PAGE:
Knowledgebase-Tree on City Street Right of Way


Information Product

Title:Tree on City Street Right of Way
Summary:MTAS was asked whether the town should cut a tree on a city street right of way.
Original Author:Darden, Don
Co-Author:
Product Create Date:07/03/2003
Last Reviewed on::05/31/2017
Subject:Trees--Laws and regulations; Trees; Streets--Laws and regulations; Right of way; Easements
Type:General
Original Document:

Reference Documents:

Text of Document: Yesterday, I looked at the tree that is on the property near the railroad. It appeared to me that the tree is on street right of way. It also appeared to me that the tree is not interfering with vehicle or pedestrian traffic. If the limbs are too low for large trucks, the town might desire to trim the limbs. The tree did not appear to be leaning out over the street, and the tree did not appear to be hollow and in danger of falling.

The property owner whose property adjoins the right of way where the tree is located is the owner of the tree. The Town of Wartrace does not own the tree. The Town of Wartrace has a street right of way, and, as long as the tree is not impeding traffic, the town has no obligation to cut the tree. Duck River Electric also has an easement for its power lines, and I noticed that these power lines extend right through the main fork of the tree. It may well be that Duck River Electric might cut the tree, if the town and/or owner of the tree requests that it be cut. I am not sure what Duck River's policies are on this. In Nashville, the Nashville Electric Service will cut such trees upon request in the interest of keeping their power lines free from limbs.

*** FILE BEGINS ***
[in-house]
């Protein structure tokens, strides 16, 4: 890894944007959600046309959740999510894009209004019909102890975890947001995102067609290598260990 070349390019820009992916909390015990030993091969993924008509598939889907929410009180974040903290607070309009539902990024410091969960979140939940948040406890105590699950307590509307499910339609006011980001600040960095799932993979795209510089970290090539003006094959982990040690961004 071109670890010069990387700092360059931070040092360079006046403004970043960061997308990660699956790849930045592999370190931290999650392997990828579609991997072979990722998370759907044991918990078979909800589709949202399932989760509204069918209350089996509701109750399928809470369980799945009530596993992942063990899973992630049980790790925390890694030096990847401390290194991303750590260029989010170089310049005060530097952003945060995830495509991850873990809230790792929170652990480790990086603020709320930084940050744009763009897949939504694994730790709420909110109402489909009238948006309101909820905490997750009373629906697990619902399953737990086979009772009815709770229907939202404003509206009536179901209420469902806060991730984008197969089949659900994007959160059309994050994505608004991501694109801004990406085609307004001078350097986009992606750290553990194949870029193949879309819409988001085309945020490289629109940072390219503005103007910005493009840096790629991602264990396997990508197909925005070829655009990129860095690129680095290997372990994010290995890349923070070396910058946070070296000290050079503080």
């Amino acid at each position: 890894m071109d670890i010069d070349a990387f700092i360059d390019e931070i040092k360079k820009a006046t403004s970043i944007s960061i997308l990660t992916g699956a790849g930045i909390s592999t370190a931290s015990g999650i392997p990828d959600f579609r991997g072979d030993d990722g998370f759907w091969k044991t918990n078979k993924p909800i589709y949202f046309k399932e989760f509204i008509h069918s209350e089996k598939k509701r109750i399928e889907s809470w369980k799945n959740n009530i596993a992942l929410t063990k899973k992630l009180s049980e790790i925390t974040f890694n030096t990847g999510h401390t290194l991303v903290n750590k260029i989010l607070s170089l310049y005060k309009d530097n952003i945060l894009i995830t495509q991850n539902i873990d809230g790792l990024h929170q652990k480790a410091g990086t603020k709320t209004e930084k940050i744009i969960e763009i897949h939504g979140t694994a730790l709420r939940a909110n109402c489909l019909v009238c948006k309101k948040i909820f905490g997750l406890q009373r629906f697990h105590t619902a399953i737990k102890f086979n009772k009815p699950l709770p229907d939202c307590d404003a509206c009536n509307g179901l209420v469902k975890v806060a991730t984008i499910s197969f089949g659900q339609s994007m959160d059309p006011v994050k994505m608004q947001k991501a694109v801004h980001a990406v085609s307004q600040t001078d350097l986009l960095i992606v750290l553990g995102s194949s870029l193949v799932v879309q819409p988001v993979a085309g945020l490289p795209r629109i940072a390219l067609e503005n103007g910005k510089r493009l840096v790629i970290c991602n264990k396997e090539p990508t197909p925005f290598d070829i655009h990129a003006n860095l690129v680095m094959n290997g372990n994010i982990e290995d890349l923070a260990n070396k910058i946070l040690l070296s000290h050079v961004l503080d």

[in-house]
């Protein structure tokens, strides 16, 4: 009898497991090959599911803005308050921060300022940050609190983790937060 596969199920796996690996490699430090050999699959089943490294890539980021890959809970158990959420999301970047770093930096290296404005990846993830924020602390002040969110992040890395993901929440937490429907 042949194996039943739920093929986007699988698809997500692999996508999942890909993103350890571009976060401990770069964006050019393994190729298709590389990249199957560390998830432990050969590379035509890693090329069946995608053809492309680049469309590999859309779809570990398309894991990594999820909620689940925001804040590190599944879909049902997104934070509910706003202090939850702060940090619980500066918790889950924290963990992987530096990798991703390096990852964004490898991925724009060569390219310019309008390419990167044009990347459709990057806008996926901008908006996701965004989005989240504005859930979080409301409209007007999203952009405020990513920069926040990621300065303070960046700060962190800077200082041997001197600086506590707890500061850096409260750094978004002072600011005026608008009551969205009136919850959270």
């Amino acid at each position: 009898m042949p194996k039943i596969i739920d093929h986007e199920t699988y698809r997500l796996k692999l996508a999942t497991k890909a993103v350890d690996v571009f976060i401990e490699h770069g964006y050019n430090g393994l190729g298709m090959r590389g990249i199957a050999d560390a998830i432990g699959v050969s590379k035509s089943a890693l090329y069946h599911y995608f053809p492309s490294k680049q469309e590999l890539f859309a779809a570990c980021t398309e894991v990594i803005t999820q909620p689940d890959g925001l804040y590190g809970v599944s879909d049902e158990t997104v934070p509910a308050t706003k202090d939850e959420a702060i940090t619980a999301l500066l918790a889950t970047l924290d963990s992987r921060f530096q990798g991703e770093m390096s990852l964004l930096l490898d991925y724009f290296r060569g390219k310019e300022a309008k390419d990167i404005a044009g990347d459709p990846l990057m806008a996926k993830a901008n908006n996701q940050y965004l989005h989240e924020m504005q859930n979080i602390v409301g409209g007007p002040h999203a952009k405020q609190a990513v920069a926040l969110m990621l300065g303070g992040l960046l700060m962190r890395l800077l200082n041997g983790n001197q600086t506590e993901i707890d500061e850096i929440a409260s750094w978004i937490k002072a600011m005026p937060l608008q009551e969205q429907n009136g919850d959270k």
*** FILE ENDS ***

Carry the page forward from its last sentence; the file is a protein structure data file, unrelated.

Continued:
The Town of Wartrace would be obligated to cut the tree if it appears to be a safety problem for the street or if it is impeding traffic. I do not think that that is the case here. I am not a tree expert. I would suggest that the Mayor and Aldermen look at the tree and determine, in their judgement, if this tree represents a hazard to street traffic. If it does, then they might want to spend the money to have it removed. An alternative might be to have a tree removal company look at it and advise the city as to the soundness of the tree.

I would not cut it!

Don J. Darden
Municipal Management Consultant
www.mtas.utk.edu